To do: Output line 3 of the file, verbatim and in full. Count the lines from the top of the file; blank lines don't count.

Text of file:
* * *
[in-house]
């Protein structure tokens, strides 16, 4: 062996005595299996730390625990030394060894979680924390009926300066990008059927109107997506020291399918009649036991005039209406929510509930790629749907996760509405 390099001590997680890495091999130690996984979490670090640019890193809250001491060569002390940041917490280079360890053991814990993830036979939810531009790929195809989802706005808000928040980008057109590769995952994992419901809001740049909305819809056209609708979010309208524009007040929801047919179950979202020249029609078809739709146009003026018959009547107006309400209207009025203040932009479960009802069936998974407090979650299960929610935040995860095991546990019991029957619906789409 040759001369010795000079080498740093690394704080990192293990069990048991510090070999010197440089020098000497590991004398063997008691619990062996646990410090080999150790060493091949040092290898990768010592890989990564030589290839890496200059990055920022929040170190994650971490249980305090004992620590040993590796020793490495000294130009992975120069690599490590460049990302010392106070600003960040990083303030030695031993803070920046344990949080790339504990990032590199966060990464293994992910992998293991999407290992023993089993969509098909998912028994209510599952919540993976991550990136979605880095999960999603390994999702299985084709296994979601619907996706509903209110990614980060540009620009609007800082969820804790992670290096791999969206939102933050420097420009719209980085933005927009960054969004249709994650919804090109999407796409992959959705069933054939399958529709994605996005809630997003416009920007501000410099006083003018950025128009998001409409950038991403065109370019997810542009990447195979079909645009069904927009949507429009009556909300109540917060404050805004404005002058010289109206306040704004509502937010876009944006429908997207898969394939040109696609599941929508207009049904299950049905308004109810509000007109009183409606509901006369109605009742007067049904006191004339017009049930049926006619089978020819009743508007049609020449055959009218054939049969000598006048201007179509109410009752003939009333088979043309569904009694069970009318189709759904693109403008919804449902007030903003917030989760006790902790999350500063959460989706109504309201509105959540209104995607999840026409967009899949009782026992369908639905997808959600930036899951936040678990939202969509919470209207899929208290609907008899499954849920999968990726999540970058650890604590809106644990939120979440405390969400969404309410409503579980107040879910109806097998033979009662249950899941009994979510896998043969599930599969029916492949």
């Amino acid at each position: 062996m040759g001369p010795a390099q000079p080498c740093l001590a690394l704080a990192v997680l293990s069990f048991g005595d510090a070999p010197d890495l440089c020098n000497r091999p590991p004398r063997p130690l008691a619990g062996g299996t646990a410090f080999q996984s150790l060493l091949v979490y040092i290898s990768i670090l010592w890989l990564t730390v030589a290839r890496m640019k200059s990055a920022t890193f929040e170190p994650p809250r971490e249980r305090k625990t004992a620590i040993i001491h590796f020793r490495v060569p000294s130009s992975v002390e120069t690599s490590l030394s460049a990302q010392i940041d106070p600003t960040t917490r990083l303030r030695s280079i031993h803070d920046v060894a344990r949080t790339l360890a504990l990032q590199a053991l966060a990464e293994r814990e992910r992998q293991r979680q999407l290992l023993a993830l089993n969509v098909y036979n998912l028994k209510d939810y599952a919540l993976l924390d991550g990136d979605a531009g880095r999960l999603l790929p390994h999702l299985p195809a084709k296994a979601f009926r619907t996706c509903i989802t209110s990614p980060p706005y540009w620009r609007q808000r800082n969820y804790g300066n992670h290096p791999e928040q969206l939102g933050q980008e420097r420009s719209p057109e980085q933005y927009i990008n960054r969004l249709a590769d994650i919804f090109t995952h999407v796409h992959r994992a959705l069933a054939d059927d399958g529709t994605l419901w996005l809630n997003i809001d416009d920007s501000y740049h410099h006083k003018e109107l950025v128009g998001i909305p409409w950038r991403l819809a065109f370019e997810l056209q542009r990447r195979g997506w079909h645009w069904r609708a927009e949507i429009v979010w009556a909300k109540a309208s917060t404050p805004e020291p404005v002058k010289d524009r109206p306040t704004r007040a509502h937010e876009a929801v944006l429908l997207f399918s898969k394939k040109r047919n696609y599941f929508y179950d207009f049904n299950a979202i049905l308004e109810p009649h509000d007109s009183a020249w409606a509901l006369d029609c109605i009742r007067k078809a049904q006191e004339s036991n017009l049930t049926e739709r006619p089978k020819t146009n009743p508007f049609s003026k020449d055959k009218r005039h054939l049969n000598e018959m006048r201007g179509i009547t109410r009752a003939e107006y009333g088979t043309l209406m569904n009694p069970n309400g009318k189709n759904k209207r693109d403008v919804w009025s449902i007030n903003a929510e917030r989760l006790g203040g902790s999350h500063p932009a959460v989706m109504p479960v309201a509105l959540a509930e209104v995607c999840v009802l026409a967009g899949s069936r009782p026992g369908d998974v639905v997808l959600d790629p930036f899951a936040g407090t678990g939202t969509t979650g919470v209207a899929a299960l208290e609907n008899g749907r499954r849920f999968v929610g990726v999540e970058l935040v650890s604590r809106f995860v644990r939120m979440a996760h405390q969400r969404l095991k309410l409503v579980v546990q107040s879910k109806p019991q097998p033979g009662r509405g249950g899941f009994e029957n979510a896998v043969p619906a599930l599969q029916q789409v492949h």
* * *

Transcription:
């Amino acid at each position: 062996m040759g001369p010795a390099q000079p080498c740093l001590a690394l704080a990192v997680l293990s069990f048991g005595d510090a070999p010197d890495l440089c020098n000497r091999p590991p004398r063997p130690l008691a619990g062996g299996t646990a410090f080999q996984s150790l060493l091949v979490y040092i290898s990768i670090l010592w890989l990564t730390v030589a290839r890496m640019k200059s990055a920022t890193f929040e170190p994650p809250r971490e249980r305090k625990t004992a620590i040993i001491h590796f020793r490495v060569p000294s130009s992975v002390e120069t690599s490590l030394s460049a990302q010392i940041d106070p600003t960040t917490r990083l303030r030695s280079i031993h803070d920046v060894a344990r949080t790339l360890a504990l990032q590199a053991l966060a990464e293994r814990e992910r992998q293991r979680q999407l290992l023993a993830l089993n969509v098909y036979n998912l028994k209510d939810y599952a919540l993976l924390d991550g990136d979605a531009g880095r999960l999603l790929p390994h999702l299985p195809a084709k296994a979601f009926r619907t996706c509903i989802t209110s990614p980060p706005y540009w620009r609007q808000r800082n969820y804790g300066n992670h290096p791999e928040q969206l939102g933050q980008e420097r420009s719209p057109e980085q933005y927009i990008n960054r969004l249709a590769d994650i919804f090109t995952h999407v796409h992959r994992a959705l069933a054939d059927d399958g529709t994605l419901w996005l809630n997003i809001d416009d920007s501000y740049h410099h006083k003018e109107l950025v128009g998001i909305p409409w950038r991403l819809a065109f370019e997810l056209q542009r990447r195979g997506w079909h645009w069904r609708a927009e949507i429009v979010w009556a909300k109540a309208s917060t404050p805004e020291p404005v002058k010289d524009r109206p306040t704004r007040a509502h937010e876009a929801v944006l429908l997207f399918s898969k394939k040109r047919n696609y599941f929508y179950d207009f049904n299950a979202i049905l308004e109810p009649h509000d007109s009183a020249w409606a509901l006369d029609c109605i009742r007067k078809a049904q006191e004339s036991n017009l049930t049926e739709r006619p089978k020819t146009n009743p508007f049609s003026k020449d055959k009218r005039h054939l049969n000598e018959m006048r201007g179509i009547t109410r009752a003939e107006y009333g088979t043309l209406m569904n009694p069970n309400g009318k189709n759904k209207r693109d403008v919804w009025s449902i007030n903003a929510e917030r989760l006790g203040g902790s999350h500063p932009a959460v989706m109504p479960v309201a509105l959540a509930e209104v995607c999840v009802l026409a967009g899949s069936r009782p026992g369908d998974v639905v997808l959600d790629p930036f899951a936040g407090t678990g939202t969509t979650g919470v209207a899929a299960l208290e609907n008899g749907r499954r849920f999968v929610g990726v999540e970058l935040v650890s604590r809106f995860v644990r939120m979440a996760h405390q969400r969404l095991k309410l409503v579980v546990q107040s879910k109806p019991q097998p033979g009662r509405g249950g899941f009994e029957n979510a896998v043969p619906a599930l599969q029916q789409v492949h």